The Psychological model suggests that human behaviour is strongly affected by experiences from childhood and also that behaviour is the result of interaction between the conscious and the unconscious (Nolan 2009). Mind (2010) points out that cannabis may cause psychological effects that lead to psychotic experiences such hallucination, depersonalisation and paranoid ideas. Rack (1982, p. 124) points out that Cannabis is readily available throughout the Caribbean and the northern parts of the Indian subcontinent its use is not restricted to any particular age-group. In support of this point Cockerham (2007) observes that living in a household with both parents who smoke or having a spouse who smokes can promote smoking behaviours. A psychological model is based on the assumption that conscious thought mediates an individual’s emotional state or behaviour in response to stimulus. The model suggests that people may create their own problems through interpretation.

The psychological model will look a lot deeper into the individuals and not merely the symptoms in which they are showing. It suggests that our thought may cause the disturbances or it may indeed by the disturbances causing our thought. The model refers to the role that cognition and emotions play in any given psychological phenomenon, such as the effects of mood, beliefs and expectation on an individual’s reaction to the event. The biological aspects refer to the role of the prenatal environment on brain development and cognitive abilities or the influence of genes on individual’s dispositions (Rogers and Pilgrim 2000).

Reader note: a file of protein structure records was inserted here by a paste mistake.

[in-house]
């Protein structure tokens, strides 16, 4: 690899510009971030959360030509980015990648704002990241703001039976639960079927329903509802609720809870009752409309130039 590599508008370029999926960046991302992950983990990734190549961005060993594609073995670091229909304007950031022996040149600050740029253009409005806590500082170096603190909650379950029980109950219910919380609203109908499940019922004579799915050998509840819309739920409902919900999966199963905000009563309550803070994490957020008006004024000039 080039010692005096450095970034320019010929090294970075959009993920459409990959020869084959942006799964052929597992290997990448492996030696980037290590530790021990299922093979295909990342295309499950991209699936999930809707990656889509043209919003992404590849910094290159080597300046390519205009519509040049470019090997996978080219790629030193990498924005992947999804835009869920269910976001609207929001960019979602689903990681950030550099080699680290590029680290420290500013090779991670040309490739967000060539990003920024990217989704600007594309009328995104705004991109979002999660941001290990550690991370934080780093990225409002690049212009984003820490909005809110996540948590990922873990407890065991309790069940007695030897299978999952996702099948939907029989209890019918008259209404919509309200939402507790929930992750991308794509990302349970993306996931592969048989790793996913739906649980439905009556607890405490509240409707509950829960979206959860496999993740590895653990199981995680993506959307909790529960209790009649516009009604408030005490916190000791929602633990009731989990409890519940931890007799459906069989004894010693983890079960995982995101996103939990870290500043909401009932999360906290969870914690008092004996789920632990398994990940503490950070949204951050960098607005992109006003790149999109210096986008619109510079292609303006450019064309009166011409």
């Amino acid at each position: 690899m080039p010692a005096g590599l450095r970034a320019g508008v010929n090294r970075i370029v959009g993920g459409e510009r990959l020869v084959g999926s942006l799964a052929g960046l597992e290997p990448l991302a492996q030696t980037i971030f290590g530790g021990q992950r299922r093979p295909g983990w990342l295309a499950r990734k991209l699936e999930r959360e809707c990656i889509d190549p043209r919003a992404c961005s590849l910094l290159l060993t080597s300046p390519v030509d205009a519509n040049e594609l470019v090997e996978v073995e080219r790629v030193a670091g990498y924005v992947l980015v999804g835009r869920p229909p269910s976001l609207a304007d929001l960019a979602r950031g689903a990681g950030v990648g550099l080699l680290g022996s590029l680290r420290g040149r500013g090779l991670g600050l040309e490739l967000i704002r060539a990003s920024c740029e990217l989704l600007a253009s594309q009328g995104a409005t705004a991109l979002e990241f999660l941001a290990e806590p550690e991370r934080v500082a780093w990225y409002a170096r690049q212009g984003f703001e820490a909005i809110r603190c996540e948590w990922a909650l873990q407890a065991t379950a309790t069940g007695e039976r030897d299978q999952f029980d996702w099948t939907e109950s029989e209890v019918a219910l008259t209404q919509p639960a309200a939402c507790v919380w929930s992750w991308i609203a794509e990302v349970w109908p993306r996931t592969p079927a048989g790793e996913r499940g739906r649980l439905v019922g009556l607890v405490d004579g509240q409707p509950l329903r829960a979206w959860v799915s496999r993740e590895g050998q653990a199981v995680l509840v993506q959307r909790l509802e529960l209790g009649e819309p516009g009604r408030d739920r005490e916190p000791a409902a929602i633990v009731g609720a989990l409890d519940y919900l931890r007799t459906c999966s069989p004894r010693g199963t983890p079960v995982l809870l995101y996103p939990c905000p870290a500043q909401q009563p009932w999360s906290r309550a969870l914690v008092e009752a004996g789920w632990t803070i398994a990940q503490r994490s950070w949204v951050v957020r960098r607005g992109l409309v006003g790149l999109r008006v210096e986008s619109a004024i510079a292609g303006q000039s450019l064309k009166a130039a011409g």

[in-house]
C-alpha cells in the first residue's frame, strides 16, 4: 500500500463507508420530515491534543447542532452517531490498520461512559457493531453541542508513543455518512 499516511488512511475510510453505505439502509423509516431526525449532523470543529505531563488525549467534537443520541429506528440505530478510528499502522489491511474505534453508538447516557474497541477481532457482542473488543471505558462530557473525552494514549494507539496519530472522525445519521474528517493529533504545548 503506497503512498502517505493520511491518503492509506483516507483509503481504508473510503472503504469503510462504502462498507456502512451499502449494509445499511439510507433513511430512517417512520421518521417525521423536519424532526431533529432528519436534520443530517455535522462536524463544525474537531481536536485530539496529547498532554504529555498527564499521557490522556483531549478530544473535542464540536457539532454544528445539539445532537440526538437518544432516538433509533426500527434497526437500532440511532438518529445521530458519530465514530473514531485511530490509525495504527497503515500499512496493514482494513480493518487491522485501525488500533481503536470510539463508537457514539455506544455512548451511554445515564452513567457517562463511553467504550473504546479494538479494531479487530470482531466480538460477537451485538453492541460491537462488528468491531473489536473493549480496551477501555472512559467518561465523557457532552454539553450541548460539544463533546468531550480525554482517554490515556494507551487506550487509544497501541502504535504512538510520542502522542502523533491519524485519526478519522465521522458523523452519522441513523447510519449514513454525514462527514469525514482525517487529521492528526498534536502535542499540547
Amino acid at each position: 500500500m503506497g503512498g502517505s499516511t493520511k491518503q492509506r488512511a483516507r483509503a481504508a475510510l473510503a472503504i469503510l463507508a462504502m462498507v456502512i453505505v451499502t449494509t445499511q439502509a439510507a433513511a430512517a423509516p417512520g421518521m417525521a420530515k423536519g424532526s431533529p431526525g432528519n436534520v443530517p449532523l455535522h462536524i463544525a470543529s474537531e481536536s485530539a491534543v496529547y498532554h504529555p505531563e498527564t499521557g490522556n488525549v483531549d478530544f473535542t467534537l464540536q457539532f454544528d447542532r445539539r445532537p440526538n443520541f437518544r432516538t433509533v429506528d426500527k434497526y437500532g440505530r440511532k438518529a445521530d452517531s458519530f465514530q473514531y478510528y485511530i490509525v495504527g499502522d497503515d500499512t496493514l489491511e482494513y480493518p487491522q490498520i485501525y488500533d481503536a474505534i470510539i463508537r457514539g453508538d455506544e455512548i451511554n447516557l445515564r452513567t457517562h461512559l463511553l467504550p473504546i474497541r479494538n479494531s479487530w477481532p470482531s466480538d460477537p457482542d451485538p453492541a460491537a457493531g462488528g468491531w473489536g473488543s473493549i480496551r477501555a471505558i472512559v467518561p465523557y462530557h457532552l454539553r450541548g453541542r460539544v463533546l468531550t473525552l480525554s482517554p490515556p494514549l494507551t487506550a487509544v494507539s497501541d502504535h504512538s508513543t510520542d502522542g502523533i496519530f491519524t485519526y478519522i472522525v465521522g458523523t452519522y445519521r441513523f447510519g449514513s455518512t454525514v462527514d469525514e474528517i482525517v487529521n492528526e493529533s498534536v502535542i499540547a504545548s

Hatty (2000) in Barack (2006) observes that Gender refers to nature and the psychological, social, and cultural components that summarizes the leading ideas about feminine and masculine characteristics and behaviours dominating in any society at one time. According to Pilgrim (2009) gender is a social description. Rogers and Pilgrim (2005) points out that men are prone to be involved in antisocial behaviour and can be categorised as dangerous and criminally deviant, which leads to their removal. The idea of danger to society is always attributed to men than women. There is evidence to propose that men are often sectioned under Mental Health Act 1983 and referred to psychiatric hospitals by the police under section 136 removal to a place of safety. Men are more likely to be hand cuffed and detained in cells more than women (Rogers (1990) cited in Rogers and Pilgrim 2000).

Gove (1984) in Rogers and Pilgrim (2005) shows that there is now a general consensus among social scientists that women experience more psychological distress than men and that this is largely due to aspects of their societal roles. Another view point is that, throughout the life span women report greater psycho-social malaise than men and the gap between sexes increases in older people with self-reported factors like depression, worry, sleep disturbances and feelings of strain. There have used the societal role to explain why women experience psychological distress than men. Women’s unstructured roles tend to be more domestic than men which contribute to their vulnerability to mental distress because they have time to dwell on their problems (Blaxter (1990) cited in Rogers and Pilgrim 2005).